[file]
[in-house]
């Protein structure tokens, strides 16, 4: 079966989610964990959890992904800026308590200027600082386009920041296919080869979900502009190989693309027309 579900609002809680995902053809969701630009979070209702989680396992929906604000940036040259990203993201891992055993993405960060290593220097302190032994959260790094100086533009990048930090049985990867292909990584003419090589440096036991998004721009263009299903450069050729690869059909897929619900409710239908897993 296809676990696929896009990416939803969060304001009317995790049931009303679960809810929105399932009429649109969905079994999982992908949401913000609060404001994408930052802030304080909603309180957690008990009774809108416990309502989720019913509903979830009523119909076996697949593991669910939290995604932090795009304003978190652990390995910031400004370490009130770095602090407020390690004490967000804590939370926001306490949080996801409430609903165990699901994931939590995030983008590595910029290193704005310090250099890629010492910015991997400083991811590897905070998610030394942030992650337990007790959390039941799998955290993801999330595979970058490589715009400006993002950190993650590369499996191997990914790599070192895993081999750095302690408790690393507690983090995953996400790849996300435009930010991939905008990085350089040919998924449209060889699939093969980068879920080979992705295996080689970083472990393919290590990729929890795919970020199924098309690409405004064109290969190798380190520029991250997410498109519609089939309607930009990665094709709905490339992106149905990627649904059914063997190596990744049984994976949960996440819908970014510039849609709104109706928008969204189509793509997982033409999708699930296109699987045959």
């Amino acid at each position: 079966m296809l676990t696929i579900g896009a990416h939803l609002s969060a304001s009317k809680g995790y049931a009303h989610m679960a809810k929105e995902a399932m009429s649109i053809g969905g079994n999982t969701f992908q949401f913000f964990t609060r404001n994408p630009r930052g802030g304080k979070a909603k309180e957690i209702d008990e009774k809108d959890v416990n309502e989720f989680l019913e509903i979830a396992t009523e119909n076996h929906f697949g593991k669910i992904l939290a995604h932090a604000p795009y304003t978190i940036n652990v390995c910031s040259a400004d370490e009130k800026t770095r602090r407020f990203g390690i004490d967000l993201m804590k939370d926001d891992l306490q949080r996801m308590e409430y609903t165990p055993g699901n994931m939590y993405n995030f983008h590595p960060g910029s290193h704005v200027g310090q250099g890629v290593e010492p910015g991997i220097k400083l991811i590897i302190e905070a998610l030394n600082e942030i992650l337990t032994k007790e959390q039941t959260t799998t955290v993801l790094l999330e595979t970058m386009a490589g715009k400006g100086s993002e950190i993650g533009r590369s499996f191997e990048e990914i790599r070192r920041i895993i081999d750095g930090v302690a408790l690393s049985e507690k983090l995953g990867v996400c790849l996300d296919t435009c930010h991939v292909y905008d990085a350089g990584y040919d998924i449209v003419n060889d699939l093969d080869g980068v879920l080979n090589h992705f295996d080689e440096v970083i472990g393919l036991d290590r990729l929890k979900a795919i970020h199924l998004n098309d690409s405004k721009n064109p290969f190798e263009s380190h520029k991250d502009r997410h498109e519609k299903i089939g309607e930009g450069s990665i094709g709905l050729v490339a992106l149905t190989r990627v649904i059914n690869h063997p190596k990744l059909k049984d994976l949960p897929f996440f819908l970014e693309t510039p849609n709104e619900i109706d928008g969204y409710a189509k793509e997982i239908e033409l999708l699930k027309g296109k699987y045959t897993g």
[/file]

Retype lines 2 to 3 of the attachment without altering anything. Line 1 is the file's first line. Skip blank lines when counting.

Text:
């Protein structure tokens, strides 16, 4: 079966989610964990959890992904800026308590200027600082386009920041296919080869979900502009190989693309027309 579900609002809680995902053809969701630009979070209702989680396992929906604000940036040259990203993201891992055993993405960060290593220097302190032994959260790094100086533009990048930090049985990867292909990584003419090589440096036991998004721009263009299903450069050729690869059909897929619900409710239908897993 296809676990696929896009990416939803969060304001009317995790049931009303679960809810929105399932009429649109969905079994999982992908949401913000609060404001994408930052802030304080909603309180957690008990009774809108416990309502989720019913509903979830009523119909076996697949593991669910939290995604932090795009304003978190652990390995910031400004370490009130770095602090407020390690004490967000804590939370926001306490949080996801409430609903165990699901994931939590995030983008590595910029290193704005310090250099890629010492910015991997400083991811590897905070998610030394942030992650337990007790959390039941799998955290993801999330595979970058490589715009400006993002950190993650590369499996191997990914790599070192895993081999750095302690408790690393507690983090995953996400790849996300435009930010991939905008990085350089040919998924449209060889699939093969980068879920080979992705295996080689970083472990393919290590990729929890795919970020199924098309690409405004064109290969190798380190520029991250997410498109519609089939309607930009990665094709709905490339992106149905990627649904059914063997190596990744049984994976949960996440819908970014510039849609709104109706928008969204189509793509997982033409999708699930296109699987045959």
């Amino acid at each position: 079966m296809l676990t696929i579900g896009a990416h939803l609002s969060a304001s009317k809680g995790y049931a009303h989610m679960a809810k929105e995902a399932m009429s649109i053809g969905g079994n999982t969701f992908q949401f913000f964990t609060r404001n994408p630009r930052g802030g304080k979070a909603k309180e957690i209702d008990e009774k809108d959890v416990n309502e989720f989680l019913e509903i979830a396992t009523e119909n076996h929906f697949g593991k669910i992904l939290a995604h932090a604000p795009y304003t978190i940036n652990v390995c910031s040259a400004d370490e009130k800026t770095r602090r407020f990203g390690i004490d967000l993201m804590k939370d926001d891992l306490q949080r996801m308590e409430y609903t165990p055993g699901n994931m939590y993405n995030f983008h590595p960060g910029s290193h704005v200027g310090q250099g890629v290593e010492p910015g991997i220097k400083l991811i590897i302190e905070a998610l030394n600082e942030i992650l337990t032994k007790e959390q039941t959260t799998t955290v993801l790094l999330e595979t970058m386009a490589g715009k400006g100086s993002e950190i993650g533009r590369s499996f191997e990048e990914i790599r070192r920041i895993i081999d750095g930090v302690a408790l690393s049985e507690k983090l995953g990867v996400c790849l996300d296919t435009c930010h991939v292909y905008d990085a350089g990584y040919d998924i449209v003419n060889d699939l093969d080869g980068v879920l080979n090589h992705f295996d080689e440096v970083i472990g393919l036991d290590r990729l929890k979900a795919i970020h199924l998004n098309d690409s405004k721009n064109p290969f190798e263009s380190h520029k991250d502009r997410h498109e519609k299903i089939g309607e930009g450069s990665i094709g709905l050729v490339a992106l149905t190989r990627v649904i059914n690869h063997p190596k990744l059909k049984d994976l949960p897929f996440f819908l970014e693309t510039p849609n709104e619900i109706d928008g969204y409710a189509k793509e997982i239908e033409l999708l699930k027309g296109k699987y045959t897993g």